Gay Marriage: What's In A Word
What's in a word? Plenty, if the word is “marriage.”
Marriage is central to our culture. Marriage legally confers over 600 benefits, but that is only its material aspect. Marriage is an institution, the public expression of lifelong commitment based on love.
It is the culmination of a period of seeking a mate, and, for many, the realization of a major goal, often with a build-up of dreams, dates, gossip, anxiety, engagement, shower, wedding plans, rituals, invitations, bridal gown, bridesmaids, families coming together, vows, and a honeymoon. Marriage is the beginning of family life, commonly with the expectation of children and grandchildren, family gatherings, in-laws, little league games, graduations, and all the rest.
Marriage is also understood in terms of dozens of deep and abiding metaphors: a journey through life together, a partnership, a union, a bond, a single object of complementary parts, a haven, a means for growth, a sacrament, a home. Marriage confers a social status — a married couple with new social roles. And for a great many people, marriage legitimizes sex. In short, marriage is a big deal.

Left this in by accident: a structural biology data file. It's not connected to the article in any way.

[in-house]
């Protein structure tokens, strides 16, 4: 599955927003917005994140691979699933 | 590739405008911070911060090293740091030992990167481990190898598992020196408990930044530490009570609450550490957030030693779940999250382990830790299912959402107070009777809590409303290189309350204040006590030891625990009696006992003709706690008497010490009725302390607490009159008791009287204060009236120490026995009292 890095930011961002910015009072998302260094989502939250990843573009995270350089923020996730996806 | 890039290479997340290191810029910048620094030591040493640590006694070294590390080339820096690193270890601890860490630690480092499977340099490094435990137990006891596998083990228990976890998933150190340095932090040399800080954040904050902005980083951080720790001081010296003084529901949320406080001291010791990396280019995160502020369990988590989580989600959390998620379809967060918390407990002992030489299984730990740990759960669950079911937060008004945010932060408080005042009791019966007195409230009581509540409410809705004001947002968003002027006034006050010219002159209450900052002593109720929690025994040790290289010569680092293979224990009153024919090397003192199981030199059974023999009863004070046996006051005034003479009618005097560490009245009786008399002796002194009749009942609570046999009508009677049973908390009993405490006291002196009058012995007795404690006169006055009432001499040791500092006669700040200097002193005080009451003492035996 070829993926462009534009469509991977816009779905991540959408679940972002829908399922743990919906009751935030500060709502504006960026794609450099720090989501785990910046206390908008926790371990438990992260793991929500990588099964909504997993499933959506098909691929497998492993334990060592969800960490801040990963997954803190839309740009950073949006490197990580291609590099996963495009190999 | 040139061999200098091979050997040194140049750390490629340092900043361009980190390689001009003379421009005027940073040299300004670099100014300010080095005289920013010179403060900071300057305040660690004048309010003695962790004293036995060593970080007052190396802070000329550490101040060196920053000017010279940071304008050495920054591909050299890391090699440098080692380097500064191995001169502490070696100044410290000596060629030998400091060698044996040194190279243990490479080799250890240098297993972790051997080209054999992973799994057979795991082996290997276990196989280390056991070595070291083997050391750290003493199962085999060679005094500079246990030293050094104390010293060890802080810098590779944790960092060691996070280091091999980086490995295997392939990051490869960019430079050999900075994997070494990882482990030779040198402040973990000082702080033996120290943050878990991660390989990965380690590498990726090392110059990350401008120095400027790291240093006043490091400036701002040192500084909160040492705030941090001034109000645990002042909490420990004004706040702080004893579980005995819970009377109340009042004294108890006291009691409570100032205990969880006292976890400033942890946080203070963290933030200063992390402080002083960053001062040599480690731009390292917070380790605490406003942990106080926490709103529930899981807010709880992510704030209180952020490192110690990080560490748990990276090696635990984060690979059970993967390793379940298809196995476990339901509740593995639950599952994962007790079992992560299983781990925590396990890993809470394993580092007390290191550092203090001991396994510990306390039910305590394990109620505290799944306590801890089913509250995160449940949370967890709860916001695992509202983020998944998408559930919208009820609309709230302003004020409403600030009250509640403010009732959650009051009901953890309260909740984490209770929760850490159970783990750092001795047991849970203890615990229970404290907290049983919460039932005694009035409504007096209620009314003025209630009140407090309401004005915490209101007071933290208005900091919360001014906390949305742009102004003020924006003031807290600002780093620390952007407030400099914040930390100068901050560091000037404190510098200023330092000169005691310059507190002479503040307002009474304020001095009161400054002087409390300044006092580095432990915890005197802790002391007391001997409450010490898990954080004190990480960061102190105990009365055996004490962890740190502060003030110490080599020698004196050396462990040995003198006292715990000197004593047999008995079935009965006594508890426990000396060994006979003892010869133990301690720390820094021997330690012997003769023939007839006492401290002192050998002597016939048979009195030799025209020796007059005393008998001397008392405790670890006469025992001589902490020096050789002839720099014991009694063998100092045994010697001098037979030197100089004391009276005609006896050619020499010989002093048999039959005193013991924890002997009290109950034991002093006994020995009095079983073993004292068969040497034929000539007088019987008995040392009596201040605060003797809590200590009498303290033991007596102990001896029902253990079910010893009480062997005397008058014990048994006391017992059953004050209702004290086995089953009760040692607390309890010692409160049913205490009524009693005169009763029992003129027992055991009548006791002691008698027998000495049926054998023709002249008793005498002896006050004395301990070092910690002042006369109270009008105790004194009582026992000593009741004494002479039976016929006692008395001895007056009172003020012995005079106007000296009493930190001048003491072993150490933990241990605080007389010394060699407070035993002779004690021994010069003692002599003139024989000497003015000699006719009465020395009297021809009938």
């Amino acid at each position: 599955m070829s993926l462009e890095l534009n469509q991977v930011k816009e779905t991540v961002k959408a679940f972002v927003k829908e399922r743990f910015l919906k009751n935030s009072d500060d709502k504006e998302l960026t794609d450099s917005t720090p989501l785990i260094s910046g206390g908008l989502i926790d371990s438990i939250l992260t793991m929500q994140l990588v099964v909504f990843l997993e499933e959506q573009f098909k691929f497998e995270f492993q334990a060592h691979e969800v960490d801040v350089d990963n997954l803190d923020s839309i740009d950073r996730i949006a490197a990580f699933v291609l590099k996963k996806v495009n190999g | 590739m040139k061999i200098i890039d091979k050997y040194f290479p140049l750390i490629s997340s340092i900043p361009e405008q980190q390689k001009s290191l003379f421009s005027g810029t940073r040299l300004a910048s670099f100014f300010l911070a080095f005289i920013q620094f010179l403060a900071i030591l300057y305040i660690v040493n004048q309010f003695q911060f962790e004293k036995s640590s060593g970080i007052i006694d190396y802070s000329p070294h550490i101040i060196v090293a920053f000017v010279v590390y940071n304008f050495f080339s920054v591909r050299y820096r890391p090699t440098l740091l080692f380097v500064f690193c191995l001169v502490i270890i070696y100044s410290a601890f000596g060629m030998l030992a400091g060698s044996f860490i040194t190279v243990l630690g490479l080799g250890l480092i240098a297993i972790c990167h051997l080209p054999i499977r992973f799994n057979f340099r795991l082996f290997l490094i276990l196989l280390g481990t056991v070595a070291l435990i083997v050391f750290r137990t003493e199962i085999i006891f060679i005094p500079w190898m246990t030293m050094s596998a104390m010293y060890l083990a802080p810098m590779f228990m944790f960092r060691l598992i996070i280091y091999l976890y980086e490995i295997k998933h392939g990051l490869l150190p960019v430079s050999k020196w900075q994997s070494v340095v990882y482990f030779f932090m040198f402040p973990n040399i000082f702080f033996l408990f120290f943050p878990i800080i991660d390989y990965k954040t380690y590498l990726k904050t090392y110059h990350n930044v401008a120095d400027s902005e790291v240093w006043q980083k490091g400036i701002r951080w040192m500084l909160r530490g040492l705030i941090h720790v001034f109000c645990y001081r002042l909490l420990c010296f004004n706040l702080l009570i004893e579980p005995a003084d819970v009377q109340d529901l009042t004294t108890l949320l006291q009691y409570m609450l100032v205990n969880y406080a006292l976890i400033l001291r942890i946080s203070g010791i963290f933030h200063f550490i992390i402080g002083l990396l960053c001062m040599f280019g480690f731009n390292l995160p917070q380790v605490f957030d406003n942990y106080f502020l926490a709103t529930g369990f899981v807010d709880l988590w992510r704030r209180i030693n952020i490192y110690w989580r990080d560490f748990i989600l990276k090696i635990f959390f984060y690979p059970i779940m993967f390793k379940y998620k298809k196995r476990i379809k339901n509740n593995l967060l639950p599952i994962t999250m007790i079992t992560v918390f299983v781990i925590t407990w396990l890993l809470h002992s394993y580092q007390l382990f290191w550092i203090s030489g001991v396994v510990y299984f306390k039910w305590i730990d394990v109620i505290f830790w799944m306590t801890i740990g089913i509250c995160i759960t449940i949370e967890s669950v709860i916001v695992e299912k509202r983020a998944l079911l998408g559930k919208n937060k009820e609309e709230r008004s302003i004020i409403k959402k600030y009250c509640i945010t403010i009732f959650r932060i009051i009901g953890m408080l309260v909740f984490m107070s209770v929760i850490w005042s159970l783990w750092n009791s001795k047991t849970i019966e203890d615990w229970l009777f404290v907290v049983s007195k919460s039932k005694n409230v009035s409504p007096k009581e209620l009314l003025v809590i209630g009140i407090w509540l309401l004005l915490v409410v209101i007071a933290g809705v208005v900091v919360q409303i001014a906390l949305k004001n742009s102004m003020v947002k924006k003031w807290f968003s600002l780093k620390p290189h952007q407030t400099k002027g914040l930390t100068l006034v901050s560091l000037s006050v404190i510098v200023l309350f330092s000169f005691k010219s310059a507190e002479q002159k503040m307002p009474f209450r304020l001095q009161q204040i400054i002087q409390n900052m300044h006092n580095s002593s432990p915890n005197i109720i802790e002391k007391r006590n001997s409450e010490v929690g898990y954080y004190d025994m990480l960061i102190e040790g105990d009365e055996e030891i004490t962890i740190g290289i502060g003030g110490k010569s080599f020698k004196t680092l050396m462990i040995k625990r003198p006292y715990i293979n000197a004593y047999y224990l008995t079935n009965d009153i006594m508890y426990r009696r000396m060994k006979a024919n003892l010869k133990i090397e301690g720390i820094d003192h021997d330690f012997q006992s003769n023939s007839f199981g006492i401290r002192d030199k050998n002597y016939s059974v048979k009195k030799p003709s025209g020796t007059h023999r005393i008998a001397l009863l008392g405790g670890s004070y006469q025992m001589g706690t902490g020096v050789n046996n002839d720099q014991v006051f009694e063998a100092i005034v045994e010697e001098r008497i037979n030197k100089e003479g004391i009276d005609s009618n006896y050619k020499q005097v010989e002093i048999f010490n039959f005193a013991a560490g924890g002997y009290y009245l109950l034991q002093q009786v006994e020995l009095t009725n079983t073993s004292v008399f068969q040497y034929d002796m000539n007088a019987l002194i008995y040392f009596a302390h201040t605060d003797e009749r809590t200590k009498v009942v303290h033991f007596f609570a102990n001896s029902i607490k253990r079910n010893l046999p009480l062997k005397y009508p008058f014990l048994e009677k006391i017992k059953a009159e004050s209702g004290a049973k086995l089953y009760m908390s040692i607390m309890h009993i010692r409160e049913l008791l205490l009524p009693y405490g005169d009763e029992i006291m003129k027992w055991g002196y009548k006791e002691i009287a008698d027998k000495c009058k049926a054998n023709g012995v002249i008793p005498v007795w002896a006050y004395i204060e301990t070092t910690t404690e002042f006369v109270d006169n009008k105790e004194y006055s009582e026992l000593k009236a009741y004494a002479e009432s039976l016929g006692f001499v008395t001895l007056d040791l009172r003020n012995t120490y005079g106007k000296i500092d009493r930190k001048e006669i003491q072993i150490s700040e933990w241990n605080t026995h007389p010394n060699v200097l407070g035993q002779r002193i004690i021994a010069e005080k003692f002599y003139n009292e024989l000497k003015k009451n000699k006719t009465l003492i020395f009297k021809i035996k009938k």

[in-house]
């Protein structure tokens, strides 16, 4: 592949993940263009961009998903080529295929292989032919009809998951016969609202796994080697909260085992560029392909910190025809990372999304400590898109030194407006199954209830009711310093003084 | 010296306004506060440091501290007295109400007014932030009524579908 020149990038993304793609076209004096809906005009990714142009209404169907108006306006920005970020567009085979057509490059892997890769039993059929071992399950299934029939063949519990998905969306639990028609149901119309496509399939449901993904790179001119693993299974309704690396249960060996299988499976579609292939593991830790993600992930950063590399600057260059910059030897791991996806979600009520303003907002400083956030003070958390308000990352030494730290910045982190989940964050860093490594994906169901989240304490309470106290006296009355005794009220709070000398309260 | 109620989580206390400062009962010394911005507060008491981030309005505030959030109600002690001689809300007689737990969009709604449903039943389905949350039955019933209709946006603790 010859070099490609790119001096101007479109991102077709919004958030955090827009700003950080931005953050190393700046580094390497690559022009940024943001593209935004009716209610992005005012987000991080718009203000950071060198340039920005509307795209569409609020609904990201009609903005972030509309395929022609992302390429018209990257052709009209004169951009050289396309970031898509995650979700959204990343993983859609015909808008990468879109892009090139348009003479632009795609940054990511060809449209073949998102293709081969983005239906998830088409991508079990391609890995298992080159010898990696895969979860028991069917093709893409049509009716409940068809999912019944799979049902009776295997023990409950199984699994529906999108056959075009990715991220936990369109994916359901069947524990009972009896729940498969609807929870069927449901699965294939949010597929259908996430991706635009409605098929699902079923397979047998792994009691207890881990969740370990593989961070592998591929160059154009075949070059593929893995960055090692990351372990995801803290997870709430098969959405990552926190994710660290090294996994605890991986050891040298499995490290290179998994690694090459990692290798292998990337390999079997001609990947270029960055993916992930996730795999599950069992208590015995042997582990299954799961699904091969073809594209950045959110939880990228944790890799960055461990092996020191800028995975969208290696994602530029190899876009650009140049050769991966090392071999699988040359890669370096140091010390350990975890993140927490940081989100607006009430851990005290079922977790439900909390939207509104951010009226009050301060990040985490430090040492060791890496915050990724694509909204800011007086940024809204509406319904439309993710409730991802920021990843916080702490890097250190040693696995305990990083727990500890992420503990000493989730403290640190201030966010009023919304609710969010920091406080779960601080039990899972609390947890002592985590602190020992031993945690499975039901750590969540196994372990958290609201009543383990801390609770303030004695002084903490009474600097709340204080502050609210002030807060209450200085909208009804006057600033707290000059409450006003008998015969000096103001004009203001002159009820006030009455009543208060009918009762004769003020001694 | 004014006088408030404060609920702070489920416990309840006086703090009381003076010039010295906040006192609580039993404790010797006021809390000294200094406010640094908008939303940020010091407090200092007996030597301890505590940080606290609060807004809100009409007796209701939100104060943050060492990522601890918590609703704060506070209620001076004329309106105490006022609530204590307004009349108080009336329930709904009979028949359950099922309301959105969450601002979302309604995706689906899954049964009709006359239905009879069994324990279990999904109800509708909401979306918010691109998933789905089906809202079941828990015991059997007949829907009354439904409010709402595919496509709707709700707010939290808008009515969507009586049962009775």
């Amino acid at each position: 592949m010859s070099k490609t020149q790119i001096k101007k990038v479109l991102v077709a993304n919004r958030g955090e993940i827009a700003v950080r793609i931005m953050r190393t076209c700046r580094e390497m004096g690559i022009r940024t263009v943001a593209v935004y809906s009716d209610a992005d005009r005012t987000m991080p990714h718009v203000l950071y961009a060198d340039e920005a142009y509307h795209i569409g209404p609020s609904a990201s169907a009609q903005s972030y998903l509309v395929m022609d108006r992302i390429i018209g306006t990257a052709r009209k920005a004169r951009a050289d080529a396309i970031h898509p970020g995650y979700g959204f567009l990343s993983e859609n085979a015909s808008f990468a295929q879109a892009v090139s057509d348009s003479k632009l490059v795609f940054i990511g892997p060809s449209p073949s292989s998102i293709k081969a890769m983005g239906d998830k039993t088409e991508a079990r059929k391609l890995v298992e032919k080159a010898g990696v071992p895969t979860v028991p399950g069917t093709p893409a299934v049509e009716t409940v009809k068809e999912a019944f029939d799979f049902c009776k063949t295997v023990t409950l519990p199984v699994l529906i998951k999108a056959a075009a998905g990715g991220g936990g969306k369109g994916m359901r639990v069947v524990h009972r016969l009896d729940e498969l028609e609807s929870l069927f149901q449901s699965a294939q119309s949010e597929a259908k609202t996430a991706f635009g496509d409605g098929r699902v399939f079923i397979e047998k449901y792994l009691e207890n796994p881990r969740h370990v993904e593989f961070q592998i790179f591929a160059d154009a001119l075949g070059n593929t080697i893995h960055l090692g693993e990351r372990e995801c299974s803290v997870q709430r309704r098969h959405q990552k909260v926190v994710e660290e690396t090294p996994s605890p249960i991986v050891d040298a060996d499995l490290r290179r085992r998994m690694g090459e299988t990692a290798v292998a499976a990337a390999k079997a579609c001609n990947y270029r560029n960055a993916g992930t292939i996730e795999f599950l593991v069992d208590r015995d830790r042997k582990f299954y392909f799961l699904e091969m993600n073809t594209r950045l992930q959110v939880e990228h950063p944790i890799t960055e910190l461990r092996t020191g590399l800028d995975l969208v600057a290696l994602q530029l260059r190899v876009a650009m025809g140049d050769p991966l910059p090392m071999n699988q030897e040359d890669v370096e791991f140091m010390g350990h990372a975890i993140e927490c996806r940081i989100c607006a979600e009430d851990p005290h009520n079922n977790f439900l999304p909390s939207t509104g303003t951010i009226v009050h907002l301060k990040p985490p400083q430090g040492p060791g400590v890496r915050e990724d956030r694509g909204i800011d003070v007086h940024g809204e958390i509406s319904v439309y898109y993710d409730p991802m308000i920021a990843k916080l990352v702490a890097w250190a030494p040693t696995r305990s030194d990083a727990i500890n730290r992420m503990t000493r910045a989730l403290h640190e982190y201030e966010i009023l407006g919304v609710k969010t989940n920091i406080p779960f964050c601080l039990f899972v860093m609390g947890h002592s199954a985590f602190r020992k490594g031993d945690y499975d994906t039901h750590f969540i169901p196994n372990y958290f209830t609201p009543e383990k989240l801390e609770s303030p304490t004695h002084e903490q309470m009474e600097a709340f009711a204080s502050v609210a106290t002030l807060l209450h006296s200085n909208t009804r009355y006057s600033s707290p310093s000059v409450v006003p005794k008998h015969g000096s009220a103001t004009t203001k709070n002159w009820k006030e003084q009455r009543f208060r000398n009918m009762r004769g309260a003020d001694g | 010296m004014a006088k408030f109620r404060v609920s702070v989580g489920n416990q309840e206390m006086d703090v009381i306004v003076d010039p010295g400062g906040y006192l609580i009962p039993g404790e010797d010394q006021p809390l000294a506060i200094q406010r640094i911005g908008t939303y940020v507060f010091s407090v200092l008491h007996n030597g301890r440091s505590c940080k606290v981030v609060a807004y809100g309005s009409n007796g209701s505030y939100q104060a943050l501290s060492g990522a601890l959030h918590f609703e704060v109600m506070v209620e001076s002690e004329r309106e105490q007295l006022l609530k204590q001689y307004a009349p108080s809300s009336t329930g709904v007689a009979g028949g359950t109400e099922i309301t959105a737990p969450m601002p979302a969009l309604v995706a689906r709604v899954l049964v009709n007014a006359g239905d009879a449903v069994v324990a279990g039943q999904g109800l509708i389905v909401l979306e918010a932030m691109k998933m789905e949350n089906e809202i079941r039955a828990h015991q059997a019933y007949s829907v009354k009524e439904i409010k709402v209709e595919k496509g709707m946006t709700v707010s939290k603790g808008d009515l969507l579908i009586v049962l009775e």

Like most important concepts, marriage comes with a variety of prototypical cases: The ideal marriage is happy, lasting, prosperous, with children, a nice home, and friendships with other married couples. The typical marriage has its ups and downs, its joys and difficulties, typical problems with children and in-laws. The nightmare marriage ends in divorce, due perhaps to incompatibility, abuse, or betrayal. It is a rich concept with a cultural stereotype: it is between a man and a woman.
Because marriage is central to family life, it has a political dimension. As I discuss in my book Moral Politics, conservative and progressive politics are organized around two very different models of married life: a strict father family and a nurturing parent family.
The strict father is moral authority and master of the household, dominating both the mother and children and imposing needed discipline. Contemporary conservative politics turns these family values into political values: hierarchical authority, individual discipline, military might. Marriage in the strict father family must be heterosexual marriage: the father is manly, strong, decisive, dominating — a role model for sons and a model for daughters of a man to look up to.